–by David Menconi
For the past two years, Music Maker’s Freight Train Blues concert season in Orange County has been a strictly virtual experience with performances available online-only due to concerns about the Coronavirus pandemic. But the series is back to being a live event in 2022 with its eighth edition, kicking off May 13 at Carrboro Town Commons. And this time around, it’s in-person only.
“We’re not filming this at all,” says Tim Duffy, founding president of Hillsborough-based Music Maker Foundation. “We looked into that but decided all the gear would not make for a good experience for attendees. So this time, you’ve got to show up.”
Sponsored by WUNC and the Town of Carrboro, the free five-show series will run from mid-May to mid-June on five consecutive Friday evenings, with shows starting at 6:30 p.m. at Carrboro Town Commons. And the schedule breaks down like this:
May 13 – Hermon Hitson and Harvey Dalton Arnold. A long-time journeyman on the Southern chitlin circuit, Hitson is a powerful psychedelic-blues guitarist who has played alongside Joe Tex, Wilson Picket, Jimi Hendrix and other luminaries. Arnold played bass in Southern-rock superstars The Outlaws during their 1970s prime, but nowadays plays the sort of blues he grew up with in rural North Carolina.
May 20 – Sacred Soul of North Carolina Revue with Weaver Gospel Singers, Bishop Albert Harrison, Johnsonaires, Glorifying Vines Sisters. A great gospel lineup top to bottom, featuring bona fide legends of North Carolina sacred music.
May 27 – Hard Drive and The Branchettes. The Freight Train series gets into bluegrass-leaning traditional music with Hard Drive, a group featuring the rising young old-time fiddler Tatiana Hargreaves. The Branchettes, who are subject of the documentary film “Stay Prayed Up,” fall in more of a hymn-like vein. https://spiritualhelpline.com/stay-prayed-up
June 3 — La Banda de los Guanajuatenses and Joe Troop with Larry Bellorín. North Carolina’s status as a top immigration destination for people from Latin America is evident in the regional popularity of La Banda de los Guanajuatenses, an upbeat dance band that formed in the Mexican town of San Pedro Tenango more than two decades ago. Grammy-nominated “Latingrass” banjo player Joe Troop also appears, sharing the stage with Venezuelan master musician Larry Bellorin.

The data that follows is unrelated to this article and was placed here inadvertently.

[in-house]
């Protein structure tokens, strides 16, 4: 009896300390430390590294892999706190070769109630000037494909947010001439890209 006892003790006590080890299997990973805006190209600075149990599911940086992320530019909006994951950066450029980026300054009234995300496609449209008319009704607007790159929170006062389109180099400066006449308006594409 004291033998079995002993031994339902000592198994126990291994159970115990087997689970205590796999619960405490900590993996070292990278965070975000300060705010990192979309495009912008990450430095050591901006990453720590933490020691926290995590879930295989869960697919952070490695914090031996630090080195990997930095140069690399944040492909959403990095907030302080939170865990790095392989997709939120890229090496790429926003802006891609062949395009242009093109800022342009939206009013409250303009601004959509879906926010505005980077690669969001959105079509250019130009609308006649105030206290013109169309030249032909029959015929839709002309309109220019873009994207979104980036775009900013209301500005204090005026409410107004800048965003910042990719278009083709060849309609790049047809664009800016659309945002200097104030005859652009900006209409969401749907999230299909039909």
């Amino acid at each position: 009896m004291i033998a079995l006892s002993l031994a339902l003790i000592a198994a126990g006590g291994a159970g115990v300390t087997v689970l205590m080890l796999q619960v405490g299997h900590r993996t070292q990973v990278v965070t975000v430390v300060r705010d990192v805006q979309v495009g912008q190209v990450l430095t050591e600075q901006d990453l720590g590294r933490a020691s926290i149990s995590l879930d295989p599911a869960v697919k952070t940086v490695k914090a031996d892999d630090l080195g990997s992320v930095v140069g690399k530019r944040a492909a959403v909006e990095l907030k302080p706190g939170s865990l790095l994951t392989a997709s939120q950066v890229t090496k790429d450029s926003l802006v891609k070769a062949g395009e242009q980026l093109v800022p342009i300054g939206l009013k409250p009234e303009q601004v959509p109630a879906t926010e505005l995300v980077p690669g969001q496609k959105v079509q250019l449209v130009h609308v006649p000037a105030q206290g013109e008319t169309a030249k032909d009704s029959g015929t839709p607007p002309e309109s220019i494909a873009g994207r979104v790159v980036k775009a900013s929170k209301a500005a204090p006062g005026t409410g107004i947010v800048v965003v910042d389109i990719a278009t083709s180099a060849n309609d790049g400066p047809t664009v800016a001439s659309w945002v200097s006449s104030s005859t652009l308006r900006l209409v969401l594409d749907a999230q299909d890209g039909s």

June 10 – Gail Caesar, Tad Walters, Lil’ Jimmy Reed. For its final 2022 show, the Freight Train series closes with a Music Maker Blues Revue bill that features some of its top regular performers.
Overall, this year’s Freight Train series features an eclectic lineup of mostly local acts, spanning a stylistic palette that goes well beyond the traditional blues usually associated with Music Maker. Duffy sees that as appropriate, given the series’ inspirational namesake roots – the late great Piedmont blueswoman Elizabeth “Libba” Cotten, who was born in what is now Carrboro in 1893 and wrote her oft-covered signature composition “Freight Train” before she was even a teenager. Murals of her decorate various walls around Carrboro.
“We’re trying to represent more of the Triangle and North Carolina, which is a great musical state,” says Duffy. “And we’re honoring Libba Cotten, who to us represents North Carolina at its best. It’s in the spirit of trying to introduce these wonderful musicians from our community as the national treasures they are. North Carolina is not a state that jumps up and down saying, ‘We’re the greatest!’ But these are musicians who could be onstage at Carnegie Hall, they’re that good. And it’s free!”